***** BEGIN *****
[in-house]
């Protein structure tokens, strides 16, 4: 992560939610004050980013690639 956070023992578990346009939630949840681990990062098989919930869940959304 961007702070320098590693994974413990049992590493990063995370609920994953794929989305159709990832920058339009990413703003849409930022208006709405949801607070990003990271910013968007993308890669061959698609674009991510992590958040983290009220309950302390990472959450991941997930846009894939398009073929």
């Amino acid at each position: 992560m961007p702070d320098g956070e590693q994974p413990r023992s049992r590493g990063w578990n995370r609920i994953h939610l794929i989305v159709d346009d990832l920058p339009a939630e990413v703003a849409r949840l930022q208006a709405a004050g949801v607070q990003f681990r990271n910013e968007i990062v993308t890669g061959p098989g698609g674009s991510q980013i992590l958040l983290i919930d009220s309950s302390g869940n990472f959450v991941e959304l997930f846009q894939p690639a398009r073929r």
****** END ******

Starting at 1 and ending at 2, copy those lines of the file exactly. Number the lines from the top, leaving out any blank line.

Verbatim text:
[in-house]
């Protein structure tokens, strides 16, 4: 992560939610004050980013690639 956070023992578990346009939630949840681990990062098989919930869940959304 961007702070320098590693994974413990049992590493990063995370609920994953794929989305159709990832920058339009990413703003849409930022208006709405949801607070990003990271910013968007993308890669061959698609674009991510992590958040983290009220309950302390990472959450991941997930846009894939398009073929």